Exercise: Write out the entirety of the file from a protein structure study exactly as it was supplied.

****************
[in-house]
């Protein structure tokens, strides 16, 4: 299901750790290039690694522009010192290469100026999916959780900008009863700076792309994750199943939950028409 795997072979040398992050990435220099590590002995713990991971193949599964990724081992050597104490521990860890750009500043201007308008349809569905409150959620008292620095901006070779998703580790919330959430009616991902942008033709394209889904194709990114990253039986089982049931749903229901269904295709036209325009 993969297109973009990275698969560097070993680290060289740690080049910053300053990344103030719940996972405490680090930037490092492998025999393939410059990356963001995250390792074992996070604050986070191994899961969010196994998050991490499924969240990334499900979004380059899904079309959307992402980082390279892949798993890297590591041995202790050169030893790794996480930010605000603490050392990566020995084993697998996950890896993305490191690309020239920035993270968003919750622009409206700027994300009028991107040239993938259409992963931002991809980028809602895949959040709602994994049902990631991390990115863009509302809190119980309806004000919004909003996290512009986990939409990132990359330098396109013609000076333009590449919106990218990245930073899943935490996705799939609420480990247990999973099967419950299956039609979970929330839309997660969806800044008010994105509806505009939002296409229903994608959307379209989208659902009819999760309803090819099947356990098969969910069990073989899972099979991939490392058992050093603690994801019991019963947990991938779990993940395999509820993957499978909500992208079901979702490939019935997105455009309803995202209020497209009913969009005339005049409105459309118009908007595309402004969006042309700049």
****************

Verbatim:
[in-house]
């Protein structure tokens, strides 16, 4: 299901750790290039690694522009010192290469100026999916959780900008009863700076792309994750199943939950028409 795997072979040398992050990435220099590590002995713990991971193949599964990724081992050597104490521990860890750009500043201007308008349809569905409150959620008292620095901006070779998703580790919330959430009616991902942008033709394209889904194709990114990253039986089982049931749903229901269904295709036209325009 993969297109973009990275698969560097070993680290060289740690080049910053300053990344103030719940996972405490680090930037490092492998025999393939410059990356963001995250390792074992996070604050986070191994899961969010196994998050991490499924969240990334499900979004380059899904079309959307992402980082390279892949798993890297590591041995202790050169030893790794996480930010605000603490050392990566020995084993697998996950890896993305490191690309020239920035993270968003919750622009409206700027994300009028991107040239993938259409992963931002991809980028809602895949959040709602994994049902990631991390990115863009509302809190119980309806004000919004909003996290512009986990939409990132990359330098396109013609000076333009590449919106990218990245930073899943935490996705799939609420480990247990999973099967419950299956039609979970929330839309997660969806800044008010994105509806505009939002296409229903994608959307379209989208659902009819999760309803090819099947356990098969969910069990073989899972099979991939490392058992050093603690994801019991019963947990991938779990993940395999509820993957499978909500992208079901979702490939019935997105455009309803995202209020497209009913969009005339005049409105459309118009908007595309402004969006042309700049």